I question the conventional wisdom about the value of goal setting and aiming for some arbitrary numerical achievement, whether weekly visits, collections, new patients or some other quantitative statistic.
I think it's unhelpful. Even damaging.
Having a numerical goal reduces patients to converts, conquests or mere spines. Besides dehumanizing them, it's among the most superficial ways of measuring one's success. And even less effective at measuring the quality and depth of your patient relationships.
Yet, many chiropractors still play this goal-setting game, putting their sights on some number that is somehow supposed to prompt higher levels of production. Once practice degenerates to this level, you've lost your way. Because numbers say very little about you, your practice or your significance. It merely measures your physical output while virtually ignoring the spiritual impact of your practice.
I understand that if you don't measure it, you can't improve it. I'm okay with that. Measure away! My concern is the chiropractor who thinks that because he or she is adjusting 000 a week, that they are somehow better or superior to a chiropractor adjusting 00 a week.
If you're seeing 000 a week, yet patients can hardly wait for their symptoms to resolve and their insurance benefits to be used up so they can stop seeing you, what value is that?
If you're seeing 000 a week, yet the way you treat them as they try to disengage from your practice is so heavy-handed that they shun you in the grocery store years later, what's the point?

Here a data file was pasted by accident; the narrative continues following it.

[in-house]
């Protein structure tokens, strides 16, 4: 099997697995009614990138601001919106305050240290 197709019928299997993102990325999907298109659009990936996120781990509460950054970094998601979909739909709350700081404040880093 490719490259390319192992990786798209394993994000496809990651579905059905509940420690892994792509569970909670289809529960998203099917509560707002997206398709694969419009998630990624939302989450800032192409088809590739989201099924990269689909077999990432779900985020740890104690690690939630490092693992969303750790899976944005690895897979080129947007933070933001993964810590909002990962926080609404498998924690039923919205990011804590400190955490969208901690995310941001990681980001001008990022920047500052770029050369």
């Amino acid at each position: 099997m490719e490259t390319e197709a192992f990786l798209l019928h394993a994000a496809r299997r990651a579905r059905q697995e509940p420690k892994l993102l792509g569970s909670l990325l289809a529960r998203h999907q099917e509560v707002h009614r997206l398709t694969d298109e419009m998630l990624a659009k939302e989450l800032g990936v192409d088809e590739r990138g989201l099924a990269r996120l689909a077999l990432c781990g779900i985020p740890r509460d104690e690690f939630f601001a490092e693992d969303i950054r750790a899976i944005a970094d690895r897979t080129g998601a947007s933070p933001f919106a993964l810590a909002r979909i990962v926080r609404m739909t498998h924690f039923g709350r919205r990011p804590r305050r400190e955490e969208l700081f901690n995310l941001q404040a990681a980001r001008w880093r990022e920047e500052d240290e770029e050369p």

If you're seeing 000 a week, yet your children don't know you, your marriage lacks intimacy and your only friends are the people that you pay to work for you, then your numbers are far too expensive.
When the dust settles, how many people you superficially touch during your career, is far less important than the number of people whom you profoundly touch. This is the "go-wide-or-go-deep" paradox. What's telling is that younger, less experienced chiropractors tend to want to go wide (numbers). Wiser, more experienced chiropractors are inclined to go deep (significance).
As you contemplate the New Year ahead, I hope you'll keep this in mind. Setting some numerical goal may goad you into working harder, but be careful. Once you reach it and experience a fleeting sense of achievement, you'll be confronted with the task of setting a still higher goal. Eventually you'll reach your own Peter Principle in which you can no longer rise above.
That's when frustration and feelings of failure show up to pollute your mind and steal your peace.
At the end of this journey, as you near your last breath, you won't revel in the egotistical memories of your biggest day or your most profitable month. My guess is your focus will be quite different:
1. The relationships you've made
2. The lives you've deeply touched
3. The opportunities you've created
4. The suffering you've alleviated
5. The people you've inspired
6. The significance you've made
7. The legacy you're leaving behind
More important than setting some audacious statistical goal that can be measured with mere numbers, is to be on purpose. The purpose for which you were uniquely created. Naturally, the only way to be on purpose is to know your purpose. And I'm almost certain it isn't "…to adjust as many people as possible." That vague, one-size-fits-all-store-bought mission statement may assuage your guilt as you pursue material success, but it's unlikely to fuel a meaningful career of service.
Ironically, when you attend to the seven items above, making them your goal, the numbers take care of themselves.